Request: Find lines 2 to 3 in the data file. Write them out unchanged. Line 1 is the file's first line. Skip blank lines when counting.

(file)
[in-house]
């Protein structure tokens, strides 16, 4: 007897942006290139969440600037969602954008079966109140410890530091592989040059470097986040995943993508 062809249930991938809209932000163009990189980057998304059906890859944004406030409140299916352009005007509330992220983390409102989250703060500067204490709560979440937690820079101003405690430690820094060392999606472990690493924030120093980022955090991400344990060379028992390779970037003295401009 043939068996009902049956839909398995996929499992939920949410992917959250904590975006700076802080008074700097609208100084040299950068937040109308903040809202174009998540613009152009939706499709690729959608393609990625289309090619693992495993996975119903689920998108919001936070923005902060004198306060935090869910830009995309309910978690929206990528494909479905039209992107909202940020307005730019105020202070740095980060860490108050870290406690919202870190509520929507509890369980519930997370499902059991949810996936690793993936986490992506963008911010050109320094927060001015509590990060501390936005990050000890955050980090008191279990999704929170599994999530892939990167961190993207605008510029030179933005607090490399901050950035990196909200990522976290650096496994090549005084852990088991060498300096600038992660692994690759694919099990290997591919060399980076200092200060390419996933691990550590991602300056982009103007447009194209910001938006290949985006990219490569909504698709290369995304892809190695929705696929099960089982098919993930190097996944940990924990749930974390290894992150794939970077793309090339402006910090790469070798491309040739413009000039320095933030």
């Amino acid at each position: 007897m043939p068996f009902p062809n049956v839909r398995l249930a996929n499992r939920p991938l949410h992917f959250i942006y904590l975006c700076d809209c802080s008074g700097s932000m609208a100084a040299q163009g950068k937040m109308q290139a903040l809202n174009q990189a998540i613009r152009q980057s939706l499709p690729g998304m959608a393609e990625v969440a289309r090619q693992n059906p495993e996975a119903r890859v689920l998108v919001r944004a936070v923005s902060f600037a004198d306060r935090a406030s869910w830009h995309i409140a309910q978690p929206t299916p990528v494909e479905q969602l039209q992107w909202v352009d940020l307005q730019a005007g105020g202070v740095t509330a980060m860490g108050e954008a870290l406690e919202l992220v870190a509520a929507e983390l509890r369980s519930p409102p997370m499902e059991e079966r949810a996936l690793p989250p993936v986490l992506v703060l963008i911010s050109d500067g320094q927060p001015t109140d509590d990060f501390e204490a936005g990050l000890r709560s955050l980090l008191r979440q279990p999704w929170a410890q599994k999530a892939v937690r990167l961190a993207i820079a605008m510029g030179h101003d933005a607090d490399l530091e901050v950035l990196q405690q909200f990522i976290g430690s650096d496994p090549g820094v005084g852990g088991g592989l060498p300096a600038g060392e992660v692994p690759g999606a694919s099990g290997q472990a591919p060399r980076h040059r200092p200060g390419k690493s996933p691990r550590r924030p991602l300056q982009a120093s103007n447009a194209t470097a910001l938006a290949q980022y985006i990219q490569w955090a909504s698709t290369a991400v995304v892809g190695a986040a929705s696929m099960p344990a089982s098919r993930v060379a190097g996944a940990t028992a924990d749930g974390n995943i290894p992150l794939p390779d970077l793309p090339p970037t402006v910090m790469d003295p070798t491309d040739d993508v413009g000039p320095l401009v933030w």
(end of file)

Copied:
């Protein structure tokens, strides 16, 4: 007897942006290139969440600037969602954008079966109140410890530091592989040059470097986040995943993508 062809249930991938809209932000163009990189980057998304059906890859944004406030409140299916352009005007509330992220983390409102989250703060500067204490709560979440937690820079101003405690430690820094060392999606472990690493924030120093980022955090991400344990060379028992390779970037003295401009 043939068996009902049956839909398995996929499992939920949410992917959250904590975006700076802080008074700097609208100084040299950068937040109308903040809202174009998540613009152009939706499709690729959608393609990625289309090619693992495993996975119903689920998108919001936070923005902060004198306060935090869910830009995309309910978690929206990528494909479905039209992107909202940020307005730019105020202070740095980060860490108050870290406690919202870190509520929507509890369980519930997370499902059991949810996936690793993936986490992506963008911010050109320094927060001015509590990060501390936005990050000890955050980090008191279990999704929170599994999530892939990167961190993207605008510029030179933005607090490399901050950035990196909200990522976290650096496994090549005084852990088991060498300096600038992660692994690759694919099990290997591919060399980076200092200060390419996933691990550590991602300056982009103007447009194209910001938006290949985006990219490569909504698709290369995304892809190695929705696929099960089982098919993930190097996944940990924990749930974390290894992150794939970077793309090339402006910090790469070798491309040739413009000039320095933030």
């Amino acid at each position: 007897m043939p068996f009902p062809n049956v839909r398995l249930a996929n499992r939920p991938l949410h992917f959250i942006y904590l975006c700076d809209c802080s008074g700097s932000m609208a100084a040299q163009g950068k937040m109308q290139a903040l809202n174009q990189a998540i613009r152009q980057s939706l499709p690729g998304m959608a393609e990625v969440a289309r090619q693992n059906p495993e996975a119903r890859v689920l998108v919001r944004a936070v923005s902060f600037a004198d306060r935090a406030s869910w830009h995309i409140a309910q978690p929206t299916p990528v494909e479905q969602l039209q992107w909202v352009d940020l307005q730019a005007g105020g202070v740095t509330a980060m860490g108050e954008a870290l406690e919202l992220v870190a509520a929507e983390l509890r369980s519930p409102p997370m499902e059991e079966r949810a996936l690793p989250p993936v986490l992506v703060l963008i911010s050109d500067g320094q927060p001015t109140d509590d990060f501390e204490a936005g990050l000890r709560s955050l980090l008191r979440q279990p999704w929170a410890q599994k999530a892939v937690r990167l961190a993207i820079a605008m510029g030179h101003d933005a607090d490399l530091e901050v950035l990196q405690q909200f990522i976290g430690s650096d496994p090549g820094v005084g852990g088991g592989l060498p300096a600038g060392e992660v692994p690759g999606a694919s099990g290997q472990a591919p060399r980076h040059r200092p200060g390419k690493s996933p691990r550590r924030p991602l300056q982009a120093s103007n447009a194209t470097a910001l938006a290949q980022y985006i990219q490569w955090a909504s698709t290369a991400v995304v892809g190695a986040a929705s696929m099960p344990a089982s098919r993930v060379a190097g996944a940990t028992a924990d749930g974390n995943i290894p992150l794939p390779d970077l793309p090339p970037t402006v910090m790469d003295p070798t491309d040739d993508v413009g000039p320095l401009v933030w």